But perhaps the defaults for Fortran are different if COLUMNS is not
set. The common diagnostics defaults to no limit in that case
(MAX_WIDTH == INT_MAX).

Moreover, the caret is always printed indented by one whitespace (so
one can easily grep -v out the caret info), thus it is very strange
that you get the output that you pasted.

By forcing the maximum MAX_WIDTH to 80 columns I get:

$ f951 -Wtabs test.f90 -fmessage-length=80
test.f90:1:1:

  print *, "rrrrrrrrrrrrrrrrrrrrrrrrrrrrrrrrrrrrrrrrrrrrrrrrrrrrrrrrrrrr ", "jgk
 1
Warning: Nonconforming tab character at (1) [-Wtabs]

which is exactly what you pasted for (old) except for the indentation
of the caret line. (The indentation sounded like a good idea at the
beginning of using the caret, but now I'm not so sure if it is that
useful).

Cheers,

Manuel.
Tobias Burnus Dec. 4, 2014, 10:21 a.m. UTC | #6
Hi Manuel,

thanks for rightfully nagging - I shouldn't do late at night reviews. Regarding:

Manuel López-Ibáñez wrote:
> It is still not clear to me if line_len is the length of the line read
> or not, is it? If not, is there any way to actually get the length of
> the line?

Looking at the code in load_line, the line_len in

   int trunc = load_line (input, &line, &line_len, NULL);

is the size of the buffer. That's not too bad but usually to large. However,
the actual line length is determined one line later:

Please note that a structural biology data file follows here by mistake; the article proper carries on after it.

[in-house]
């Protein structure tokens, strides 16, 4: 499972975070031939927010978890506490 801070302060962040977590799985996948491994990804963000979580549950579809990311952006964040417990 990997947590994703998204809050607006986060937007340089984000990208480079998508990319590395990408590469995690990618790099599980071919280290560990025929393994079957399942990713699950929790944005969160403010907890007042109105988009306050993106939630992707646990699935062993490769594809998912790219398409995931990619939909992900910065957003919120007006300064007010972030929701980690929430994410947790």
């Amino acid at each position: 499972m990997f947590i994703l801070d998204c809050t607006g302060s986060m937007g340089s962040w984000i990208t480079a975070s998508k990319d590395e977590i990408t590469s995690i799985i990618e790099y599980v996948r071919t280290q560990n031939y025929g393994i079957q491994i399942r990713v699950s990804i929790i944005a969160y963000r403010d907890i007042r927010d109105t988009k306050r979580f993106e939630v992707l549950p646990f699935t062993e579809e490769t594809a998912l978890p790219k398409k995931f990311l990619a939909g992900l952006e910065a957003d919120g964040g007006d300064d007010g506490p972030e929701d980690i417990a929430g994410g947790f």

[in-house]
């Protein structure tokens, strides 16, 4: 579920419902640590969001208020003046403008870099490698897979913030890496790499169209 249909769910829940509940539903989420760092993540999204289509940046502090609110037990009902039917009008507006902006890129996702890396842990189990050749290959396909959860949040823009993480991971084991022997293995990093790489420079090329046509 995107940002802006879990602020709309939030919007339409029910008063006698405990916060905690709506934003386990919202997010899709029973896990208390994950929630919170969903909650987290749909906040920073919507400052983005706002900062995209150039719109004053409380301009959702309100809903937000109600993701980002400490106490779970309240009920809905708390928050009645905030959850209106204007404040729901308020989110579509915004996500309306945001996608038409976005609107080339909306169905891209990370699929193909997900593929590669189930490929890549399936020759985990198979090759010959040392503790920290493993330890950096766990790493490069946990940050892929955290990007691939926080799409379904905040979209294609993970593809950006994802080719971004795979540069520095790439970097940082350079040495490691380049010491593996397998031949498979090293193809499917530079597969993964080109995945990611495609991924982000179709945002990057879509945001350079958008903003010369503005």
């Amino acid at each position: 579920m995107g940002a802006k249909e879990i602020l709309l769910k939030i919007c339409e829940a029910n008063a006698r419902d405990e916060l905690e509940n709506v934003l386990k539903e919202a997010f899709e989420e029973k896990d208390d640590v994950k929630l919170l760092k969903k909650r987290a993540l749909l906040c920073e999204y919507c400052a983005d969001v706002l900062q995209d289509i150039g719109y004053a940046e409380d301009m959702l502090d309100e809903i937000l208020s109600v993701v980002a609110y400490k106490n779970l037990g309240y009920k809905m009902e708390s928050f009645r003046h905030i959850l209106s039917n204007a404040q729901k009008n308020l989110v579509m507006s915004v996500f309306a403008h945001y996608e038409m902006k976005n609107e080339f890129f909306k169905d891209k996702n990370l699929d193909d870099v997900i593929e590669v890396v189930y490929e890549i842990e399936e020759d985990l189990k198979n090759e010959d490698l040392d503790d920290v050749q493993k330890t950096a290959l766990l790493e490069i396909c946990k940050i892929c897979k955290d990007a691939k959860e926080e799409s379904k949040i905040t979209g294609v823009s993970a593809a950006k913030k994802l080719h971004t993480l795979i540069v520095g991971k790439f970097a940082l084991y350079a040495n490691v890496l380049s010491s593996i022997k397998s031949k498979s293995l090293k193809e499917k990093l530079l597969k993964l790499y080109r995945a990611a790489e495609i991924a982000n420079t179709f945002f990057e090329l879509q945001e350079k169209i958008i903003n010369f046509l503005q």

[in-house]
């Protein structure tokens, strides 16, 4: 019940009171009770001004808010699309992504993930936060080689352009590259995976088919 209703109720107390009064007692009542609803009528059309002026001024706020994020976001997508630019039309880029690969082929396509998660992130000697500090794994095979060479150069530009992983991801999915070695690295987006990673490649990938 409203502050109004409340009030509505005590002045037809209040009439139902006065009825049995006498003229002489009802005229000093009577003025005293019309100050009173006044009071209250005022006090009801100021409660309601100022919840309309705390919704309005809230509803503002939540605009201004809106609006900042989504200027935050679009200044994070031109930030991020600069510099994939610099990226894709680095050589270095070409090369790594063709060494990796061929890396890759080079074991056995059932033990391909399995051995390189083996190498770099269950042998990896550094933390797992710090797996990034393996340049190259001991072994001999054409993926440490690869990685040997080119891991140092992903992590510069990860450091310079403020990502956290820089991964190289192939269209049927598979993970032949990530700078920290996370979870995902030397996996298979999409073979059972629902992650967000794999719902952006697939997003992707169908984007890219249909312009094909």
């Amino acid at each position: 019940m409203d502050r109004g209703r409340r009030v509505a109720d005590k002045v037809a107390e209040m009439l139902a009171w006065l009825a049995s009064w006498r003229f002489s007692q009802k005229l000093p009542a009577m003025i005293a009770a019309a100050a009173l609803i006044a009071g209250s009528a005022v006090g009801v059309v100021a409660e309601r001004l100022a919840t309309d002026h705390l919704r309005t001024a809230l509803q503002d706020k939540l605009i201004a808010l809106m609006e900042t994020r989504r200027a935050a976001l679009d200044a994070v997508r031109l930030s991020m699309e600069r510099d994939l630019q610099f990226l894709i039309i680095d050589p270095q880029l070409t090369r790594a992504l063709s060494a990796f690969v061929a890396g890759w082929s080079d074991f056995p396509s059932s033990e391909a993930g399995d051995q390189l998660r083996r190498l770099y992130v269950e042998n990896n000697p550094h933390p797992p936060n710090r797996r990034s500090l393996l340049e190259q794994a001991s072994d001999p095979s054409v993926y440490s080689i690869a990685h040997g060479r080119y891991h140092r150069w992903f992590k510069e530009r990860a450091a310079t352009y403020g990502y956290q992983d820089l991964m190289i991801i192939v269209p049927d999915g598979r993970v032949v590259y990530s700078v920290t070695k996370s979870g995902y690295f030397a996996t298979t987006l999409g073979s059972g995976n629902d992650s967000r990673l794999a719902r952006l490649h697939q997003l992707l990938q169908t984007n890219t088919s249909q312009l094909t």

len = gfc_wide_strlen (line);

which does a strlen on gfc_char_t which is uint32_t to accomodate unicode
characters.


Hence, I think

       b->location
-	= linemap_line_start (line_table, current_file->line++, 120);
+	= linemap_line_start (line_table, current_file->line++, line_len);

should use "len" instead of "line_len".


 * * *

> > Namely, the previous code trims the output to show only the code around the
> > error location while the common-diagnostics code shows the whole line.

I just realized that all the space indentation got lost with Thunderbird - while
it still showed it in the edit window.

See attachment for a new attempt.

Using -fmessage-length= or COLUMNS explicitly works.

Fortran uses gcc/fortran/error.c's get_terminal_width() to determine the
terminal width. While the common code uses diagnostic_set_caret_max_width,
which does not seem to work reliably.

Playing around with it, the common approach seems to work with a normal
Xterm and gnome-terminal, but it fails with MobaXterm (Windows ssh client;